Baby boomers purchased the second most properties as they sought their forever homes. They were often competing with millennials for smaller, more affordable homes. Younger boomers, aged 57 to 66, made up roughly 17% of buyers, while older boomers, aged 67 to 75, bought about 12% of homes.
Baby boomers were followed by Generation X, aged 42 to 56. Generation X made up 22% of recent buyers. These buyers were often looking for larger, trade-up homes. The silent generation, aged 76 to 96, purchased 4% of homes, while members of Gen X, aged 18 to 22 represented just 2% of homebuyers.
With prices hitting new highs, and many sales going for well over the asking price, buyers were wealthier with a median household income of $102,000. Nearly 2/3 were married couples. Many were two-income households, often giving these buyers an edge in affording high prices and the bidding wars that followed. Single women, often living off of jus tone income, represented about 19% of buyers. About 9% of single men were in the market, as well as 9% of unmarried couples. Although younger generations have postponed major traditional life decisions, like marriage, they recognize that buying a home does not have to be tied to a specific life stage.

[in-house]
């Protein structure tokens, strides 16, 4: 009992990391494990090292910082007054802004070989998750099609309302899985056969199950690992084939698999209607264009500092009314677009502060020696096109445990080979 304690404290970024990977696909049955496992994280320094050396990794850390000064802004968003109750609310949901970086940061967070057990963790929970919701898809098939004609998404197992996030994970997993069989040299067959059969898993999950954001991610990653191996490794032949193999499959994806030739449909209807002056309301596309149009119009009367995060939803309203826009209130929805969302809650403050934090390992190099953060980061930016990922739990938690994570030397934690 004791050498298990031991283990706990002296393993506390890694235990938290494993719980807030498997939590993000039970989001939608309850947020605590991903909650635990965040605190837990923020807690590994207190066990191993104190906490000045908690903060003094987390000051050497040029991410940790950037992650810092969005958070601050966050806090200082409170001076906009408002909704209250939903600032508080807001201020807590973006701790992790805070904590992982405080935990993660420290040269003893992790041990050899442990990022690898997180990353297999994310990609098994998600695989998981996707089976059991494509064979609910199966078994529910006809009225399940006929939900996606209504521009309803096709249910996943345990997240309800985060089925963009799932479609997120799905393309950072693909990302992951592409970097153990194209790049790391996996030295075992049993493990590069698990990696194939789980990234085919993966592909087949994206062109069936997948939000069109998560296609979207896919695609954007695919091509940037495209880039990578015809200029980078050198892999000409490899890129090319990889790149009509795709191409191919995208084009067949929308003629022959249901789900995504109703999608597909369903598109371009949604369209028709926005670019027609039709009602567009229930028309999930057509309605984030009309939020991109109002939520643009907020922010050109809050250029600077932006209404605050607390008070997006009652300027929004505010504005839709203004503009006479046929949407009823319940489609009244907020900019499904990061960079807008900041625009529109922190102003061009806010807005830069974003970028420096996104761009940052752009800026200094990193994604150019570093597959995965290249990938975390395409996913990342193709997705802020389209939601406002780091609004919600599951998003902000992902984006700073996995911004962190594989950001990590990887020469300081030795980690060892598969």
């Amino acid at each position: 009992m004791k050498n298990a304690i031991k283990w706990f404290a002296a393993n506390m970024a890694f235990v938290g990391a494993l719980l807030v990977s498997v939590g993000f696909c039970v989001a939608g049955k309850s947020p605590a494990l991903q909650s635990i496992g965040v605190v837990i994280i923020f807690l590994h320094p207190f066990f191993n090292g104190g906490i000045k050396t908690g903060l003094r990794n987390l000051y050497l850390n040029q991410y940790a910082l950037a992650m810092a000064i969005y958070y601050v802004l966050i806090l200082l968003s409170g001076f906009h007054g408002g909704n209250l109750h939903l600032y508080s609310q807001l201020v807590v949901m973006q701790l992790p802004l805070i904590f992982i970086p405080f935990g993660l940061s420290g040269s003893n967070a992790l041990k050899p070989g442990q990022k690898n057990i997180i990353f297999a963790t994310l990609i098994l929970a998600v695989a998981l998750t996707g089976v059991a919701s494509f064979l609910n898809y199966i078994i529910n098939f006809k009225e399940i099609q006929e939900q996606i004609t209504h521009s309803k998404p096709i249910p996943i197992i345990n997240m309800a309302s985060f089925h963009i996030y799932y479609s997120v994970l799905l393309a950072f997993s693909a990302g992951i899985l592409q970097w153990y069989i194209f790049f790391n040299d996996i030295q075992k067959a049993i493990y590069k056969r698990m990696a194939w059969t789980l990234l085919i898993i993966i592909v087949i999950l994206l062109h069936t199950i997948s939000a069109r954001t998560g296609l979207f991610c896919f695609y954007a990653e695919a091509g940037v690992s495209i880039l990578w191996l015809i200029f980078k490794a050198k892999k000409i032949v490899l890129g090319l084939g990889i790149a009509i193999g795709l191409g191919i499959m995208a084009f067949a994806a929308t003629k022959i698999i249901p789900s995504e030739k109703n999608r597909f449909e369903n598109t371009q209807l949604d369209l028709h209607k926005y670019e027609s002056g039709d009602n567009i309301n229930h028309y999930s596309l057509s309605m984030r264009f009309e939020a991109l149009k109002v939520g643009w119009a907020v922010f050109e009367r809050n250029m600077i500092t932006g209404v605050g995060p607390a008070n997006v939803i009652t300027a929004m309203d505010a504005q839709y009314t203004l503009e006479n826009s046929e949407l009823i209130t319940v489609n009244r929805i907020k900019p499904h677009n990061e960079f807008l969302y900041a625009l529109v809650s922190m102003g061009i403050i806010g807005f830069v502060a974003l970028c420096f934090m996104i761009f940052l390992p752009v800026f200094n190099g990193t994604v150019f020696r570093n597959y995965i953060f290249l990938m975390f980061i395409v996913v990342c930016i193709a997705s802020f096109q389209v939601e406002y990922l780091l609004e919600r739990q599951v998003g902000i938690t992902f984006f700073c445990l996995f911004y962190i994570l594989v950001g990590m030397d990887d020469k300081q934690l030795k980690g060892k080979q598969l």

For more information, contact Penny at (206) 618-5123 or email me at Penny@TheOriginalPenny.com.
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